I asked several general managers and coaches how big a loss Aldon Smith would be for nine games for the San Francisco 49ers. Three of them replied with one-word answers: Big.  Two others said, "Really big." And one GM said. "They will be without their two best defensive players for half the season. That is tough to overcome." He was referring, of course, to linebacker NaVorro Bowman being out until October or so until the recovers from his torn-up knee that he injured in the NFC Championship Game. This will be a real test for the 49ers. I do like Corey Lemonier, who played some as a rookie last season, to fill in for Smith. He's not close to being in the same class, but he has pass-rush skills. As for Bowman, there is no replacing his coverage skills, even if rookie Chris Borland had a pick-six in the final preseason game.


It looks like the career of Champ Bailey has come to the end with the news that the Saints released him. Bailey's next stop is the Pro Football Hall of Fame, unless he tries to give it another shot. Bailey got a $500,000 bonus to sign with the Saints, so he got that out of the deal. Bailey is one of the classiest players I've dealt with in the media over the years. He could be a great television analyst.


When I visited Bucs camp earlier this month, Gerald McCoy was killing the Tampa Bay guards. That's not such a big deal since he kills a ton of guards and could be the NFL Defensive Player of the Year. But it was embarrassing seeing what he did to the Bucs guards. At the time, general manager Jason Licht promised me something would be done. So, first, he trades for Logan Mankins from the New England Patriots. But it didn't end there. Jamon Meredith, who opened the summer as the starting right guard, was cut Friday. That's cold, baby. Meredith was also one of the team's backup tackles, but the Bucs opted for rookie Kevin Pamphile to handle that role. Pamphile has spent the summer working at tackle, but the idea is that he could cross-train at guard once he learns all the tackle requirements.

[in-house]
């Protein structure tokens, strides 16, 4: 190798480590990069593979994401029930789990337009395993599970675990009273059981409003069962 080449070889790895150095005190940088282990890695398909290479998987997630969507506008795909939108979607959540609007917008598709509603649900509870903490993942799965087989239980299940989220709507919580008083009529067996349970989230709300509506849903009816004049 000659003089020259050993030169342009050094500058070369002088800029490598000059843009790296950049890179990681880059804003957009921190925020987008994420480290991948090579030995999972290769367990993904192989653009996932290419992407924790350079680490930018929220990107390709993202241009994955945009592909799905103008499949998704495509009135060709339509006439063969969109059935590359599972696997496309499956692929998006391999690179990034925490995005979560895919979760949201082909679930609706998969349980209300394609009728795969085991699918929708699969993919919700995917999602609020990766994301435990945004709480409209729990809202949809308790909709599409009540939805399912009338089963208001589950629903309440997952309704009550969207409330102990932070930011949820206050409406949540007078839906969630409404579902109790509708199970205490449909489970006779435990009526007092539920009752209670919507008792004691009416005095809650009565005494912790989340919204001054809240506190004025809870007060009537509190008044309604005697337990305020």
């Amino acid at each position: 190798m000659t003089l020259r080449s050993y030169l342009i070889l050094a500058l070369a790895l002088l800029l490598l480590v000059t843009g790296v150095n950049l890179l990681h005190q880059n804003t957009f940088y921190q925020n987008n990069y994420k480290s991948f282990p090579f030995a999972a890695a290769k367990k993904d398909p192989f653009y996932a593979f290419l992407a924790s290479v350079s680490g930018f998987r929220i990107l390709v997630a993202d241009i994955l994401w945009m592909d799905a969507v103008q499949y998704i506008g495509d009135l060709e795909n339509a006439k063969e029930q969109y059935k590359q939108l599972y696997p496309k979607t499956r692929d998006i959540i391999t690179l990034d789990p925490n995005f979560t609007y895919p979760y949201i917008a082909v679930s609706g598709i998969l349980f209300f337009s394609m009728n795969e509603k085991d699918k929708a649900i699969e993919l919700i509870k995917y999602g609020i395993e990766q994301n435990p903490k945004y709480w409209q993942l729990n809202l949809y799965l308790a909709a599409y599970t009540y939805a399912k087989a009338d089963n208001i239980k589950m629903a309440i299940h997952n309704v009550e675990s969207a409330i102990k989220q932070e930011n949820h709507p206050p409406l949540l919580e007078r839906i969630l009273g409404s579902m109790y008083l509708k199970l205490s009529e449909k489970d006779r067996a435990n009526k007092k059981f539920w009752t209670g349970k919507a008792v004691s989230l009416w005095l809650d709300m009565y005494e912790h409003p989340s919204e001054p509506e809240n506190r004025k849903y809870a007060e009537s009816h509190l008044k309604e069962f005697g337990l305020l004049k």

Another player who went from starter to getting cut was Jaguars center Mike Brewster. He just wasn't strong enough at the point of attack and he had big problems with his shotgun snaps. It appears the Jaguars are set to start rookie sixth-round pick Luke Bowanko at center. He started slow this summer, but even after dinging an ankle he has come on strong to win the job. He needs to get stronger as well, but he is a big kid who will mix it up. The Jaguars will start a rookie center, as well as rookie right guard Brandon Linder, the team's third-round pick. Linder might have been their best lineman this summer. So by Week Four, there's a good chance that the Jaguars could have a rookie starting at center, right guard, quarterback (Blake Bortles) and receiver (Allen Hurns, Marqise Lee and/or Allen Robinson).


I was way wrong about Josh Boyce. I thought he would come into the NFL and develop into a quality player. But the Patriots cut him Saturday before his second season. Boyce caught nine passes last season. Somebody will claim him.


The release of veteran tackle Eric Winston by Seattle shouldn't come as a huge surprise. When the tackle-needy Cardinals didn't bring him back, you knew there were issues. Winston's been a nice, solid player in his career, but this could be his last stop.


When Stephen Hill came out of Georgia Tech he was raw. If he worked, the idea was he could follow a path like Calvin Johnson, who also came out of an option-heavy offense at Tech to be a big-time receiver. The problem was Hill never got it. He never translated his size and speed into becoming a big-play receiver, so the Jets cut him Saturday. That led to agent Alan Herman blaming it on the Tim Tebow-Mark Sanchez mess. Herman's been around for a while. He knows players get cut because they aren't good enough. Hill's lack of development is on Hill -- not anybody else.


When I was in Tennessee's camp last summer, the coaches raved about corner Tommie Campbell. He was tall at 6-3, and the staff thought they had a player who could be like the Seattle corners. He was running with the first team in camp, but quickly fell to the second team. On Friday, he was cut. Campbell has the look, but it never translated on the field.



Denver's release of veteran Kevin Vickerson shows it likes the idea of getting younger. Its tackles are now Terrance Knighton, Sylvester Williams, Marvin Austin and Mitch Unrein. Knighton is the oldest at 28, Unrein is 27th and Austin and Williams are 25.